HEALTHY LIVING

Energy-Boosting Foods and Energy-Sustaining Foods

Energy-Boosting Foods and Energy-Sustaining Foods

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If you could use more energy, the jump-start you need may be as close as your kitchen.

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OCT. 7, 2022    4 MIN. READ
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When struggling to stay alert, a cup of coffee, energy drink or candy bar may seem like quick-fix, energy-boosting foods, but there's a little more to it.

Let's start with what energy actually means. Energy refers to both a sense of energetic alertness and the physical energy stored in calories.

Some foods such as simple carbohydrates (e.g., candy, table sugar and fruit juice) can provide a spike in blood sugar, or a perceived "energy boost," for a short time. While these foods may be beneficial for certain circumstances such as running a marathon, energy-sustaining foods will provide you with the nutrients you need to sustain energy throughout the day.

Energy-sustaining foods are packed with key nutrients — such as complex carbohydrates and healthy fats — that can provide your body with energy (calories) that may also affect alertness, while other foods can help you access the energy you have stored — such as vitamins and minerals.

Consider these foods to sustain energy throughout the day.

1. Quinoa. Carbohydrates can be broken down into glucose, the body and brain's favorite fuel source. Yet some carbs are more effective than others, depending on the situation. Simple carbohydrates from foods such as soda pop are broken down quickly, providing a quick shot of energy. Unfortunately, that short-lived fuel surge is usually followed by an energy crash. On the other hand, low-glycemic index (GI) foods or complex carbohydrates from whole grains such as quinoa take a longer time to digest and absorb, delivering sustained energy. One cup of quinoa boasts 39 grams of carbohydrates and 5 grams of fiber.

Easy idea: For a satisfying lunch, toss 1 cup of cooked quinoa into a spinach salad.

2. Edamame. If you're nodding off at your desk, some extra protein such as edamame might help. One cup of these tasty beans contains 18 grams of protein. In an observational study of adults in their 50s, excessive daytime sleepiness was inversely related to protein intake.

Easy idea: Munch on 1 cup of thawed or roasted edamame for an energy-sustaining snack.

3. Canned salmon. We often hear about the importance of vitamin D for strong bones. Did you know a lack of this vitamin can be a sneaky cause of fatigue, too? That's where salmon comes in. Three ounces of canned salmon have 12.3 micrograms of vitamin D, which is 62% of the Daily Value. Plus, it's also rich in less common omega-3 fats and satiating protein, making it an excellent nutrient-dense food.

Easy idea: Mix 1 small can of salmon with a tablespoon of your favorite salad dressing and stuff it into celery sticks.

4. Lean ground beef. Vitamin B12 helps the body produce red blood cells that shuttle oxygen to your brain, muscles and organs. This vitamin is only found in animal foods such as meat, fish, poultry, eggs and dairy products. One of the best sources is lean ground beef, supplying 100% of the Daily Value per 3-ounce serving. If you're vegetarian or vegan, speak to your doctor about a supplement.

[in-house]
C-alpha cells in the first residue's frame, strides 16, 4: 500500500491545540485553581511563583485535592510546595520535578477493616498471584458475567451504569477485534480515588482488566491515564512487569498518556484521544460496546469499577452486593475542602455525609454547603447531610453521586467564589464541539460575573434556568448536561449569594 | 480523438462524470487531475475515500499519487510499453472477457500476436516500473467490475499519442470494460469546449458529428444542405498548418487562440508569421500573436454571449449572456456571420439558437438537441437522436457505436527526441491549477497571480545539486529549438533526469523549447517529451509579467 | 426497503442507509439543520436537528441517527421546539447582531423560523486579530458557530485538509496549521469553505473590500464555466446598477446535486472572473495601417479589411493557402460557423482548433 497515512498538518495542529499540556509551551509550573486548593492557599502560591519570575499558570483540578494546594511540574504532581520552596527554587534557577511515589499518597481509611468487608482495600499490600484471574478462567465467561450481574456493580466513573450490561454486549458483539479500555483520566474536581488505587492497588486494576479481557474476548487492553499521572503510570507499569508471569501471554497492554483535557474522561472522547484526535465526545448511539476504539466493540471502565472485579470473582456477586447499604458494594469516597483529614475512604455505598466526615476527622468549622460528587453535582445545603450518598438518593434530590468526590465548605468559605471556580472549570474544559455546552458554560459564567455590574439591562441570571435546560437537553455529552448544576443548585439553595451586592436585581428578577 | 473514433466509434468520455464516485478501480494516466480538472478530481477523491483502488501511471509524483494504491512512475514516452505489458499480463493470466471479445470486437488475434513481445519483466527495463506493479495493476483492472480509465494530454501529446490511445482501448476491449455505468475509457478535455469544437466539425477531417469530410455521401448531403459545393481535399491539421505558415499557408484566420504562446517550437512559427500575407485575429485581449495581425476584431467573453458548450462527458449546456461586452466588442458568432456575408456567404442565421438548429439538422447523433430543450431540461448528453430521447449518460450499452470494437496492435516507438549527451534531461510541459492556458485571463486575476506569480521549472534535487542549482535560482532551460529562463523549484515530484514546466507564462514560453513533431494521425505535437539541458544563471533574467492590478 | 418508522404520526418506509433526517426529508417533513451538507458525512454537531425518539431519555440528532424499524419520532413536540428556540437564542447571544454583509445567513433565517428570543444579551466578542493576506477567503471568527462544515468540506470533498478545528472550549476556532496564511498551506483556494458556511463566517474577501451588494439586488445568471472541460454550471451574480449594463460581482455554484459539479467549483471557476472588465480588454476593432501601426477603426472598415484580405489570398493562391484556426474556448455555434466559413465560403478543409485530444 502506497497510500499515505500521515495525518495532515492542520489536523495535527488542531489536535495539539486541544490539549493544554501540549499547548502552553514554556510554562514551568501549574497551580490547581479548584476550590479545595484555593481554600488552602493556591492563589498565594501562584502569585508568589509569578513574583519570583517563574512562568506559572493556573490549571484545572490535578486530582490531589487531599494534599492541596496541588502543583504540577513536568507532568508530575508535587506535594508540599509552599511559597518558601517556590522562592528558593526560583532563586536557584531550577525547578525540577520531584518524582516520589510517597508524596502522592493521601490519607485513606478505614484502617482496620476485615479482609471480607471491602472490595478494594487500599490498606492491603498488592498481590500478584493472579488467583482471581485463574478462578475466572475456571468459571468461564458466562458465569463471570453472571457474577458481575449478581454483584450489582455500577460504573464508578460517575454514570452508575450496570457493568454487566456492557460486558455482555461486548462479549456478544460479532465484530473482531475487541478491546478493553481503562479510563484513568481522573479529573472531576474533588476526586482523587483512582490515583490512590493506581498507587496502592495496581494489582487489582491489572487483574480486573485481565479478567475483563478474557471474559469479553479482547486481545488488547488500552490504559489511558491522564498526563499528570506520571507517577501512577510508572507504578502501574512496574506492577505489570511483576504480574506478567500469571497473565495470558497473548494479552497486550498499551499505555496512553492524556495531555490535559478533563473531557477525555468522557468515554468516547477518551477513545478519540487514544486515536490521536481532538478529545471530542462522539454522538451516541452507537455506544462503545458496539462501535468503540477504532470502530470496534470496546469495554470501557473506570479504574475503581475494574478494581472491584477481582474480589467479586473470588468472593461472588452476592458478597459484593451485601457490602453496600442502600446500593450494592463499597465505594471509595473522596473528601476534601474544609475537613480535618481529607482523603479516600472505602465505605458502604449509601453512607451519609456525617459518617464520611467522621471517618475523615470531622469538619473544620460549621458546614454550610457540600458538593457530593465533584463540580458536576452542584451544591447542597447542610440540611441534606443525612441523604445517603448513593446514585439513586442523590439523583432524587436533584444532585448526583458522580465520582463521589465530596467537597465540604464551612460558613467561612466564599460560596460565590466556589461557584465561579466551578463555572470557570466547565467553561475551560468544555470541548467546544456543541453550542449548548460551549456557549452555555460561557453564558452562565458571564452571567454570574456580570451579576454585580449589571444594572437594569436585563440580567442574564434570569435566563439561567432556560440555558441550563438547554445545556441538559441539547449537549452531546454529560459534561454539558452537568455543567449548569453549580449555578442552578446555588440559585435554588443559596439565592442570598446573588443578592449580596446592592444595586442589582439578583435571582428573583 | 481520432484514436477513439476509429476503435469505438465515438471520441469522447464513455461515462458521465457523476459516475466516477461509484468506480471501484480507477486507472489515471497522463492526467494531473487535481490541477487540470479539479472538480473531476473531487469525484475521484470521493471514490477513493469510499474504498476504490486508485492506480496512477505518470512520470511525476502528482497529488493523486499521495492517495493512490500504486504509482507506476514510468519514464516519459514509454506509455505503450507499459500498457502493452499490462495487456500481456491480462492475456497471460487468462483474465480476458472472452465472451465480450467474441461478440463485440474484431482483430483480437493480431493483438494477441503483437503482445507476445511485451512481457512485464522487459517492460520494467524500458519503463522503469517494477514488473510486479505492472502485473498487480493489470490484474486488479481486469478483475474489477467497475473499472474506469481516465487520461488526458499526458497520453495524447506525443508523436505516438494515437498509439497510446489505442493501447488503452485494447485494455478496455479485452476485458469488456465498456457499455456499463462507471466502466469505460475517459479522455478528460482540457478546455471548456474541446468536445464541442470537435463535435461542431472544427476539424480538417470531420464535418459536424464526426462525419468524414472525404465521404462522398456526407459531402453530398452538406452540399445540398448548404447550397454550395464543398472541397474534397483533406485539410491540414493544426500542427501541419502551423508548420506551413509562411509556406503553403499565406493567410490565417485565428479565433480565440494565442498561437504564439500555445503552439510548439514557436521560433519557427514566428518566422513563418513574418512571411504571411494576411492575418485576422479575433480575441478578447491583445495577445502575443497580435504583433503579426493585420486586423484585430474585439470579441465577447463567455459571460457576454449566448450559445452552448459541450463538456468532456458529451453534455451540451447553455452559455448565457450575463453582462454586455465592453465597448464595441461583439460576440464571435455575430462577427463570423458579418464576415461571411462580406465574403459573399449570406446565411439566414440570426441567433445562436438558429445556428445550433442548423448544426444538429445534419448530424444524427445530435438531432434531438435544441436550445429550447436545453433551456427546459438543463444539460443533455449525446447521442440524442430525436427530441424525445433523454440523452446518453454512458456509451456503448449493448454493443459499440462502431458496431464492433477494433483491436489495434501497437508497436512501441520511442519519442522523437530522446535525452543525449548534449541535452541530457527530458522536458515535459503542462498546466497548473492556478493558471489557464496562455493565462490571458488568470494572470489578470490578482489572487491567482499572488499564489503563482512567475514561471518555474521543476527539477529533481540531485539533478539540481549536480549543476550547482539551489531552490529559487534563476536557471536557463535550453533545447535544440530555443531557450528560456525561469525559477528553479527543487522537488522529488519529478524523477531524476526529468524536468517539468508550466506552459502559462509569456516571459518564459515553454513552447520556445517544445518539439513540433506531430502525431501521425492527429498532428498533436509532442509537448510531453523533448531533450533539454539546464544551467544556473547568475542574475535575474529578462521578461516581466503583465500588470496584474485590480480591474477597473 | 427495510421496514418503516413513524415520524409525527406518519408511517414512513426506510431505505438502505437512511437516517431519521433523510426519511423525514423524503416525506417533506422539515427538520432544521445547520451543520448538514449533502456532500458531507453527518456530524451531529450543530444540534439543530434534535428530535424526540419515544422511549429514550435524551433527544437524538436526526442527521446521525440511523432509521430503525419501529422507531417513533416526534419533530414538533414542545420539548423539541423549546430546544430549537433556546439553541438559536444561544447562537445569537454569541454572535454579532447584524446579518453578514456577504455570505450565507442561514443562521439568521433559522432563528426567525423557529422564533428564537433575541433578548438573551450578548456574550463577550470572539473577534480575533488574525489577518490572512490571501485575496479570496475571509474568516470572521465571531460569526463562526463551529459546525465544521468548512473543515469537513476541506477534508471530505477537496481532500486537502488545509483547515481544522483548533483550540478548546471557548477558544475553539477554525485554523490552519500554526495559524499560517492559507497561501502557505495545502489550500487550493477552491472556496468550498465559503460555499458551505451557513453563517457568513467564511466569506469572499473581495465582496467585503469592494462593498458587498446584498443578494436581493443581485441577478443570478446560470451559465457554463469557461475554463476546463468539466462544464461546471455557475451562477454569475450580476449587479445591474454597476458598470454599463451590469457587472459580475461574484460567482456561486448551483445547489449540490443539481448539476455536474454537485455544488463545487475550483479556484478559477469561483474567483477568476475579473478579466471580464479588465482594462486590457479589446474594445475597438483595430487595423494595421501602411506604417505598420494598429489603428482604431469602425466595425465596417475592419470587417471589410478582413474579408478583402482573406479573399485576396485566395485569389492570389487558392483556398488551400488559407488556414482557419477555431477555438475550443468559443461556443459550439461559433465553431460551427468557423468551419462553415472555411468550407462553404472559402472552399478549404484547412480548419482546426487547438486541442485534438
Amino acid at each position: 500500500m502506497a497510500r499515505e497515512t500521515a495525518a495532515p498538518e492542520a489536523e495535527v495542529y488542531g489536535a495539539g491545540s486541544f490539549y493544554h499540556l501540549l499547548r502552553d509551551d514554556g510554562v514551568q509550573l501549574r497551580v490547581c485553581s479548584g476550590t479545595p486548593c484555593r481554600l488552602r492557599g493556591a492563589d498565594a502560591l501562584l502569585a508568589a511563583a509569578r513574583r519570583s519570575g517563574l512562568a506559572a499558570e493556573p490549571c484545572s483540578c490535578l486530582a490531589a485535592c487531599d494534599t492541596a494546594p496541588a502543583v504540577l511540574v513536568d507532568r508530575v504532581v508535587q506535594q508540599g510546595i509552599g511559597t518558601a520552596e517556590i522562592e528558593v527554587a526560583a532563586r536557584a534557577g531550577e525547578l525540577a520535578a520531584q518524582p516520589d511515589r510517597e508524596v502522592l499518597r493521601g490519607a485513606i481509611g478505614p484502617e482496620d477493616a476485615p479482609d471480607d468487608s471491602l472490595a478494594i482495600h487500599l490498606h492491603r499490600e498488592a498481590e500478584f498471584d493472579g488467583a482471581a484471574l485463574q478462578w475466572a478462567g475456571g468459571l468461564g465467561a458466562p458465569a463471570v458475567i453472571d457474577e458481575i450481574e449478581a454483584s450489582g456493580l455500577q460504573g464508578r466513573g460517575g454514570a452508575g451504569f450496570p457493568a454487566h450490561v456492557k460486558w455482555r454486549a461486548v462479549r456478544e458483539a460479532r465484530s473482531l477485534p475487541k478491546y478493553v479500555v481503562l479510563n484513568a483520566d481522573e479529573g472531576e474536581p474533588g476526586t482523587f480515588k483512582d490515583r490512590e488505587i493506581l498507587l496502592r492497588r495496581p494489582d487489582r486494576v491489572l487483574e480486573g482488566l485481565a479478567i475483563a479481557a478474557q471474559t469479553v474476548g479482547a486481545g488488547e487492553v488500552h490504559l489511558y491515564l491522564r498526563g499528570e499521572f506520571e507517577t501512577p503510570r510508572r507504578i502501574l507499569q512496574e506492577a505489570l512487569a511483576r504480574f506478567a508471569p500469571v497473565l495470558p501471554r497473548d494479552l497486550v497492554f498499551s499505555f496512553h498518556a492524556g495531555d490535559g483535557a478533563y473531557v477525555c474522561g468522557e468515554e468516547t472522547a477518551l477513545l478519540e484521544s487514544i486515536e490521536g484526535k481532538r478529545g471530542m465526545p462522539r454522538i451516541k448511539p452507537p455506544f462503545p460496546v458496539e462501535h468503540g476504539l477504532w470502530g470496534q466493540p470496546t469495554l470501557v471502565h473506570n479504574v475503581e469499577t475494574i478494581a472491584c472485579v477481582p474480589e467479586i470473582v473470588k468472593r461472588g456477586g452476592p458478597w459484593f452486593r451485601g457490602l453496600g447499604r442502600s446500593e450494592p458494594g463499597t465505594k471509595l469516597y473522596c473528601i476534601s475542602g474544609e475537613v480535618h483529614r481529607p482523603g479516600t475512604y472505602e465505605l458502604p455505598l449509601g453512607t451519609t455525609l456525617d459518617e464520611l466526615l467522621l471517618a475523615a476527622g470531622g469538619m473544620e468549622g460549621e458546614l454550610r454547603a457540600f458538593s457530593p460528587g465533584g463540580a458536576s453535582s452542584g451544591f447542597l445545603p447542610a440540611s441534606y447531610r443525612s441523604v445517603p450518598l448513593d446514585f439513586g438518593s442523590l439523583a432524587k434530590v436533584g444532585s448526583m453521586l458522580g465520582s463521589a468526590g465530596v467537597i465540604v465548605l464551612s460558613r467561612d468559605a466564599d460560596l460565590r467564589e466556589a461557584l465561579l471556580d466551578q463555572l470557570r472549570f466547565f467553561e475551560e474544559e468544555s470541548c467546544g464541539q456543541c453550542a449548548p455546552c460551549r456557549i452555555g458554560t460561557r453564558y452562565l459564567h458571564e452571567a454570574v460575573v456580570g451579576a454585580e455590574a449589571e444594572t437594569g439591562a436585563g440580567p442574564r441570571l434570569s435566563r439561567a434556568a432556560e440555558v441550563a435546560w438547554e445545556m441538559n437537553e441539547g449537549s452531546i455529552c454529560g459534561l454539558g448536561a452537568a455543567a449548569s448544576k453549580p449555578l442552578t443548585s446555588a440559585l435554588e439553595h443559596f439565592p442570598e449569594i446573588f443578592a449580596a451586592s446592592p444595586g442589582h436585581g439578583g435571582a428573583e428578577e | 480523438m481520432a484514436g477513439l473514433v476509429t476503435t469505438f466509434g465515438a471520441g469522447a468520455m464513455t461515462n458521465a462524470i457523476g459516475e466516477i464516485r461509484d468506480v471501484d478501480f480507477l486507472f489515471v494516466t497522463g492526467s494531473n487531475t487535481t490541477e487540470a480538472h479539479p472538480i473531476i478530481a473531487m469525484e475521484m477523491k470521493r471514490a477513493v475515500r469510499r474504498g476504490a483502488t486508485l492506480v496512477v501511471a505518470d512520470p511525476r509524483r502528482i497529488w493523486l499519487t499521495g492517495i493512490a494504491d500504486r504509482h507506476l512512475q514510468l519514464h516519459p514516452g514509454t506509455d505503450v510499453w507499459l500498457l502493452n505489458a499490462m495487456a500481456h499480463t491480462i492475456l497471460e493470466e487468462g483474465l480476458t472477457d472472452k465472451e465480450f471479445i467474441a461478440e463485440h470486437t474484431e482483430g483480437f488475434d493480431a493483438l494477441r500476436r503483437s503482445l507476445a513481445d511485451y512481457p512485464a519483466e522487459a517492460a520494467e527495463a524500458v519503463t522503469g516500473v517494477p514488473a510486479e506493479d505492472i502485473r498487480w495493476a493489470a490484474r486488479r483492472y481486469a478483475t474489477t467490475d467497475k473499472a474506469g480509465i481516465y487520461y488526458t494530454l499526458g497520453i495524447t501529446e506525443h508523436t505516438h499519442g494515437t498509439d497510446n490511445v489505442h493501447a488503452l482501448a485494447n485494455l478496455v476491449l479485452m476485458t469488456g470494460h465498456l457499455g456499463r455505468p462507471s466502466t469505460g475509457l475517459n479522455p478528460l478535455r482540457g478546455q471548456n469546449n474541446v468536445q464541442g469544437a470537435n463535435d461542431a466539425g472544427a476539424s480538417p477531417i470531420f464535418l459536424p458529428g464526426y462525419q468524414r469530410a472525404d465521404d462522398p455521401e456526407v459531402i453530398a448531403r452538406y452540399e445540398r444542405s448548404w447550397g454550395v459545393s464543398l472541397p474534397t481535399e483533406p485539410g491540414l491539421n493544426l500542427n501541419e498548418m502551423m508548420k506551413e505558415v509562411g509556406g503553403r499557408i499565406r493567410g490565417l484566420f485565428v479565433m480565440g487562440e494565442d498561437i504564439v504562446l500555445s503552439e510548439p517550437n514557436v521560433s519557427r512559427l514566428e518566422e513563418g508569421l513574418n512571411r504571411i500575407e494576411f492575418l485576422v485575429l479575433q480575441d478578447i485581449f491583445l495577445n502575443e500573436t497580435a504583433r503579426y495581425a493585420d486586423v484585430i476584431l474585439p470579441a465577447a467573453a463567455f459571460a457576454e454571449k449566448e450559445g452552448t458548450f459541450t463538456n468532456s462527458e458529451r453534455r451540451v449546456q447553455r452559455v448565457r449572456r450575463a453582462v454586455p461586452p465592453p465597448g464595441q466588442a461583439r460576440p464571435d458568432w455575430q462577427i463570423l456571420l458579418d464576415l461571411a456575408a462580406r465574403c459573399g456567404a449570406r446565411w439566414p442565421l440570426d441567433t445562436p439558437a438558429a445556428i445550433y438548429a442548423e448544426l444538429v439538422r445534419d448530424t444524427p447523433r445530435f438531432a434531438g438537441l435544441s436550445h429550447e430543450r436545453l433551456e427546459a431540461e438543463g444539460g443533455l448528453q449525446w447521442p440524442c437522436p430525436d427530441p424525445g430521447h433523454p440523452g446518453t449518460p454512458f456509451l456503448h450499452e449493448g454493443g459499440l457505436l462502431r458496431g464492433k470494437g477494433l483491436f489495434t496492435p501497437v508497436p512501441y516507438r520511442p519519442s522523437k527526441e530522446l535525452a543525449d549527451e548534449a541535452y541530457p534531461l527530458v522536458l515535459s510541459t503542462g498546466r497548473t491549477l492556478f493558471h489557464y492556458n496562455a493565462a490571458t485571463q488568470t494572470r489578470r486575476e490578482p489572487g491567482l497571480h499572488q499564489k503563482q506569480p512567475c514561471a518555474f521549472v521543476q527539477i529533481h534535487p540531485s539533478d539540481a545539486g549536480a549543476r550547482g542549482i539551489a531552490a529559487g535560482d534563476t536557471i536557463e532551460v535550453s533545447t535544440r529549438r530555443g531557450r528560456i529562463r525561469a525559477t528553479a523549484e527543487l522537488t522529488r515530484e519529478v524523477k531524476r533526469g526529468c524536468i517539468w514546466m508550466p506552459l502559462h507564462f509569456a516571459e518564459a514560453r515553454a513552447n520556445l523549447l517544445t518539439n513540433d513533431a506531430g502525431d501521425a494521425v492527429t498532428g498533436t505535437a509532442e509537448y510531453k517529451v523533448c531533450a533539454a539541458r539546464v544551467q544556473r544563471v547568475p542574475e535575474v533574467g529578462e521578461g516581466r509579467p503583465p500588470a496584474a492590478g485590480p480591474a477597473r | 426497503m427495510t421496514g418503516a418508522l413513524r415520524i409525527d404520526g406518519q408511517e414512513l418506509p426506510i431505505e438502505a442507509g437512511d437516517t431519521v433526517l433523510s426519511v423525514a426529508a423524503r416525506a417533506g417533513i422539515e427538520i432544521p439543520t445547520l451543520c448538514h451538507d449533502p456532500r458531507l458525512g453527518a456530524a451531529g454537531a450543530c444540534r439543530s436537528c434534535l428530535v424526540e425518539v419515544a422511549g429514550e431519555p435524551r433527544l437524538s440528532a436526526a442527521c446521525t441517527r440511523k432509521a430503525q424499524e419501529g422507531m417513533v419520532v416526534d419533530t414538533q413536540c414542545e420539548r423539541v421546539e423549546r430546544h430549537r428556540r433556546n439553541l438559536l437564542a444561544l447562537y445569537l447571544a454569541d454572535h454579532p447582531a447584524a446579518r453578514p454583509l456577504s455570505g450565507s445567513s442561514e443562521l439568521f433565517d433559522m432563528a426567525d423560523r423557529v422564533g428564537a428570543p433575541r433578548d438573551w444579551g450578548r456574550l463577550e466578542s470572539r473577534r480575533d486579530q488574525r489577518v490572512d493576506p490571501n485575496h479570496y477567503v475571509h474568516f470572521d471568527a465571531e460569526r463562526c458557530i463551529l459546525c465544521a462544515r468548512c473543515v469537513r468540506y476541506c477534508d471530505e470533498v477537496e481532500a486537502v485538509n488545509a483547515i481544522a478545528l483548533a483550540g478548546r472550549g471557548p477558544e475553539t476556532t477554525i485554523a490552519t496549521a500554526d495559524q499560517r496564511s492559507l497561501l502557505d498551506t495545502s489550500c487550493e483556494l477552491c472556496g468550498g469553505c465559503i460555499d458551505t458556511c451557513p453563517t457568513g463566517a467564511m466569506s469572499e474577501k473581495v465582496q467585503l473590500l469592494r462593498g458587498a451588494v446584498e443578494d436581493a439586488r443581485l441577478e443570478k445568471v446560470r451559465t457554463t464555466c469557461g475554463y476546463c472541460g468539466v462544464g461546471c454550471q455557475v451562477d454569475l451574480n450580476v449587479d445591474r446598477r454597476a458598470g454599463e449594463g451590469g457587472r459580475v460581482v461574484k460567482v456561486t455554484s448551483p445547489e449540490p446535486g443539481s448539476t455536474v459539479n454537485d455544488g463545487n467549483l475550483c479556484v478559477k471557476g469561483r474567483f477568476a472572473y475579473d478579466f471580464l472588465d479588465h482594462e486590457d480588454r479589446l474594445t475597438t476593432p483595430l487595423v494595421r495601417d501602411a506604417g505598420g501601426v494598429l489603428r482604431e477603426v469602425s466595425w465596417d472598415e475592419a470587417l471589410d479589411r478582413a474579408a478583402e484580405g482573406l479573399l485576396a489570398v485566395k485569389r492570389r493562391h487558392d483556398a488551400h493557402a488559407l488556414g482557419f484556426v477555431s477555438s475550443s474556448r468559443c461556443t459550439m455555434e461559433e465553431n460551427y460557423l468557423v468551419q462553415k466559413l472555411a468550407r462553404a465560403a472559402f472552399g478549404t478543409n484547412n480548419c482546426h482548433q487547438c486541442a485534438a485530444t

Easy idea: Whip up a batch of beef tacos. Sauté 1 pound of lean (>90%) ground beef in a tablespoon of olive oil. Season with garlic powder, chili powder, cumin, salt and pepper. Divide among 12 small whole wheat tortillas and top with chopped onion, tomato and avocado.

5. Fortified whole-grain cereal. According to the Centers for Disease Control and Prevention, iron deficiency affects nearly 10% of women of childbearing age, leading to fatigue, dizziness and shortness of breath. You can find this mineral in oysters, sardines, beef, chicken, tofu and beans. If you don't eat those foods often, several whole-grain cereals are fortified with up to 100% of the Daily Value per serving (3/4-1 cup, depending on cereal type).

Easy idea: Snack on 1 cup of fortified, low-sugar cereal with 1/2 cup of milk. Add some strawberries, which are rich in vitamin C, to help with iron absorption (learn more about this below!).

6. Red bell peppers. Pairing vitamin C-rich foods — such as oranges, red bell peppers and lemons — with iron sources, such as beans, lentils, tofu and fortified grains, enables the body to increase absorption of iron. A half cup of sliced red bell peppers gives you an entire day's worth of vitamin C — that's 30% more than you'll get from an orange.

Easy idea: Whisk together 1 tablespoon of lemon juice and 1/4 cup of olive oil and drizzle over a bed of spinach, lentils and chopped bell pepper.

7. Pumpkin seeds. Magnesium participates in more than 300 biochemical reactions in the body, including several that regulate energy production. Boasting 37% of the Daily Value of magnesium per ounce, pumpkin seeds are one of the best sources (chia seeds are a close second).

Easy idea: Try this sweet and salty snack mix. Combine 1 ounce of pumpkin seeds, 1/2 cup fortified whole-grain cereal and 2 tablespoons of tart dried cherries in a small bowl or plastic zipper-top bag.

It's natural to be tired sometimes. But if you're getting plenty of sleep and relaxation time, try these foods to sustain energy throughout the day.

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Carbohydrates are an important nutrient for overall health, yet in recent decades there’s been an increase in carb confusion – especially regarding their role in nutritious diets and in prepared foods like nutrition drinks. Here are five carbohydrate myths debunked.  

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